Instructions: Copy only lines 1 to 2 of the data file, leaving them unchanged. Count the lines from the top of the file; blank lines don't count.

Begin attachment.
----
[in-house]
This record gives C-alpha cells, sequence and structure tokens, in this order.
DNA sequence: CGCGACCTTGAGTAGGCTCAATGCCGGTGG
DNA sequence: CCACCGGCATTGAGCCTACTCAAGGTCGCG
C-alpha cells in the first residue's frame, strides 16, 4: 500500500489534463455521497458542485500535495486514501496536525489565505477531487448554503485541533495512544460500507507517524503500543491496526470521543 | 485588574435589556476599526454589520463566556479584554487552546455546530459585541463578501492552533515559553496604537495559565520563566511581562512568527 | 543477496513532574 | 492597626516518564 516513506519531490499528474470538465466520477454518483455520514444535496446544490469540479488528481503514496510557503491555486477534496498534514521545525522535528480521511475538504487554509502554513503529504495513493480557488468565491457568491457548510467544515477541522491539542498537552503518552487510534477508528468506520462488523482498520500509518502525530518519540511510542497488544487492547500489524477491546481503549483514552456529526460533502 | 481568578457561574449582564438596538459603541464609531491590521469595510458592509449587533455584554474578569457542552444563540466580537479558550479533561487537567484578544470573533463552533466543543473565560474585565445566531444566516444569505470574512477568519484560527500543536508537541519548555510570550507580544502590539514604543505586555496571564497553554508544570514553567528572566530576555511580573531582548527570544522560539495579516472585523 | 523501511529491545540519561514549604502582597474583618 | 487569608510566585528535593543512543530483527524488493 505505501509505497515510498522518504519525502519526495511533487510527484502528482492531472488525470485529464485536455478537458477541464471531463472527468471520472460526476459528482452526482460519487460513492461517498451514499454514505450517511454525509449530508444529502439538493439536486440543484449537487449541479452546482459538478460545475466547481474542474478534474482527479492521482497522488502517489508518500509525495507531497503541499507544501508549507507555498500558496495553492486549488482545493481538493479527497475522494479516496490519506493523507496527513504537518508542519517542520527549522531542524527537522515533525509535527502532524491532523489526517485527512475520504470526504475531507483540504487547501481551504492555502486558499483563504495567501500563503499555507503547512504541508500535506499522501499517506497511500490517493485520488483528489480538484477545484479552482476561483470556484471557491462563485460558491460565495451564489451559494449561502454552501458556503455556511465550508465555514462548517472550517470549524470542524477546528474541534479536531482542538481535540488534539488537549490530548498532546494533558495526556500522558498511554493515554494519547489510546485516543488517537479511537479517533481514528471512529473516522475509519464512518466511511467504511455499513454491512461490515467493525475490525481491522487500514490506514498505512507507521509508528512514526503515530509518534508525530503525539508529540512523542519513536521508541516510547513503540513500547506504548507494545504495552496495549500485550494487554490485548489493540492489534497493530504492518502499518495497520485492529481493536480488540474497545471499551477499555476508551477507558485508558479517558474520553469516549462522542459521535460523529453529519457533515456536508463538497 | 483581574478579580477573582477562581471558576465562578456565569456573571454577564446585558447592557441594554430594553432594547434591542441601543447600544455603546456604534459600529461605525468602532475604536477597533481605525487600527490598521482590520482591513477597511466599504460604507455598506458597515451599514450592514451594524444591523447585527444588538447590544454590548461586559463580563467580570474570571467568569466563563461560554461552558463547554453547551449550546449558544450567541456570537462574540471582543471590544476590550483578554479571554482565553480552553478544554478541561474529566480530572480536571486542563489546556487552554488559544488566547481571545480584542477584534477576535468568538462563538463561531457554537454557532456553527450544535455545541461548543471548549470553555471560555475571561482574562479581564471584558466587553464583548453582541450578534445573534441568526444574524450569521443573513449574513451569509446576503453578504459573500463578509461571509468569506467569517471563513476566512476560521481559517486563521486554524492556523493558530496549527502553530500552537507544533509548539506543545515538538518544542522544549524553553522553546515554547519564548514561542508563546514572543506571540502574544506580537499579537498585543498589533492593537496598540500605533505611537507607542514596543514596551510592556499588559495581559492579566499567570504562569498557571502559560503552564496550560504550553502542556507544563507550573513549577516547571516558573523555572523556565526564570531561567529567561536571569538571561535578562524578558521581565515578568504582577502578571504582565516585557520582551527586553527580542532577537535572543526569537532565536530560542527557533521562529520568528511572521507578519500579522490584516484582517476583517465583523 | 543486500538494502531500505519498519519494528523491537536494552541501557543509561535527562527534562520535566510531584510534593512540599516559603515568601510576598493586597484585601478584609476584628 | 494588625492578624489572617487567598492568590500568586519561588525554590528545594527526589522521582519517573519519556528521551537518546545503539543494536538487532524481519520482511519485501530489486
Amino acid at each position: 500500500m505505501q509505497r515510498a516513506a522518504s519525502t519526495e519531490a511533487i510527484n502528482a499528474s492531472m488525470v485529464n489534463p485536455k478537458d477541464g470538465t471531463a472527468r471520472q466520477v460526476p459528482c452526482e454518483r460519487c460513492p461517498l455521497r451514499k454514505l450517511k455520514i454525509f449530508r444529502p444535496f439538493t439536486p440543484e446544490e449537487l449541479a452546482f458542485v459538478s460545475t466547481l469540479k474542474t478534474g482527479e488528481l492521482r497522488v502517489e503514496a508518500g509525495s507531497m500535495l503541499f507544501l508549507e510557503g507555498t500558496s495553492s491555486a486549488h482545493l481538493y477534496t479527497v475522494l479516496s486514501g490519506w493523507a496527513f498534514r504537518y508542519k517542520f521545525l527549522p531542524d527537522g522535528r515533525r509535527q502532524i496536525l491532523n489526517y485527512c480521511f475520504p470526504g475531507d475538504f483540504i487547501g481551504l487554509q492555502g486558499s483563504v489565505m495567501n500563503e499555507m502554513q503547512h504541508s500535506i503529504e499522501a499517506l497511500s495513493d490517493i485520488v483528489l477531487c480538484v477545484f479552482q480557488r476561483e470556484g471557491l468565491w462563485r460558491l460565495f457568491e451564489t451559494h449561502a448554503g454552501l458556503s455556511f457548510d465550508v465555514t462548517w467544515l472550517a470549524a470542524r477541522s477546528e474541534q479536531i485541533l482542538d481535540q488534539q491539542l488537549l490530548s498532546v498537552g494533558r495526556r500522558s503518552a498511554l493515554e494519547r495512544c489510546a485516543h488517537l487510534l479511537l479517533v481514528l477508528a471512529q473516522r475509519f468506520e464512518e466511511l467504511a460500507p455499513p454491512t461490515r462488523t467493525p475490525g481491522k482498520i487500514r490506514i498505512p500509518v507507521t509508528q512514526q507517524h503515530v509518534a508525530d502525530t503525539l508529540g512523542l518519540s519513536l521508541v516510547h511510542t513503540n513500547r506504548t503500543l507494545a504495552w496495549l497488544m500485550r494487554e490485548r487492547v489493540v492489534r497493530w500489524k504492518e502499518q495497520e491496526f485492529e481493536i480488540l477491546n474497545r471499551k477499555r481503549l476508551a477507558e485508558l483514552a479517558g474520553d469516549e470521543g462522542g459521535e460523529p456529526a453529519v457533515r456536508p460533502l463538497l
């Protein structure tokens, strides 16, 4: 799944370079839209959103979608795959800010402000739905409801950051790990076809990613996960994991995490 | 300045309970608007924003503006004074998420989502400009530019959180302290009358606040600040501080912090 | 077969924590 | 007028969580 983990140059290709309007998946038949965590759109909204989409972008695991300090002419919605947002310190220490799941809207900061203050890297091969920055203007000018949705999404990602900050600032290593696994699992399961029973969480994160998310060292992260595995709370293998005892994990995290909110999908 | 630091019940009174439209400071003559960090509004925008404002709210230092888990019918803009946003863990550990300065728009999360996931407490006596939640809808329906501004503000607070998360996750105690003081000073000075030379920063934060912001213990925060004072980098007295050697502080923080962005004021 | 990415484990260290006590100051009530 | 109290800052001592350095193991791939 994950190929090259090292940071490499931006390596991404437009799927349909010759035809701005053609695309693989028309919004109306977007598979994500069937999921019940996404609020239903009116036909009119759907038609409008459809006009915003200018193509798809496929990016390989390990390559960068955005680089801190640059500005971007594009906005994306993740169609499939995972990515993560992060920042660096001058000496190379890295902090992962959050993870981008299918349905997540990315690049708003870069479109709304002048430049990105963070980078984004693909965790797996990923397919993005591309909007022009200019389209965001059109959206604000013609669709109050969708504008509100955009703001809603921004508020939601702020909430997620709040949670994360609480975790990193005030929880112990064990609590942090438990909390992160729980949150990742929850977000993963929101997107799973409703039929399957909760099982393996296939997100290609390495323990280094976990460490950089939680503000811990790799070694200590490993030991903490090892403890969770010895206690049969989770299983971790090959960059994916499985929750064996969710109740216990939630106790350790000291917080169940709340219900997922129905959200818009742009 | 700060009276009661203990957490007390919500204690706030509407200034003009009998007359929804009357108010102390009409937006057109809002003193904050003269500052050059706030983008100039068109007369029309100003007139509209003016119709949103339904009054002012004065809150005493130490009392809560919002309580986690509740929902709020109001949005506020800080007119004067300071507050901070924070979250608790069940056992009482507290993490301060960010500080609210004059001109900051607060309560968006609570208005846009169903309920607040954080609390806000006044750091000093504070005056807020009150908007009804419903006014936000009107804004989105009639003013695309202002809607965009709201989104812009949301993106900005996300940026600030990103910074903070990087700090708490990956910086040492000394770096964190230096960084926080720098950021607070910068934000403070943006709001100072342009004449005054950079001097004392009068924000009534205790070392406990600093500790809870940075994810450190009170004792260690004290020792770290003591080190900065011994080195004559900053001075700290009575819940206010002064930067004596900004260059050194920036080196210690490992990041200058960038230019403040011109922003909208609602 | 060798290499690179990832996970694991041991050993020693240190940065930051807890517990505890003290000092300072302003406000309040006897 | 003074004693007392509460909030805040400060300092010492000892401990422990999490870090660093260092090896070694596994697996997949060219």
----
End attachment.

[in-house]
This record gives C-alpha cells, sequence and structure tokens, in this order.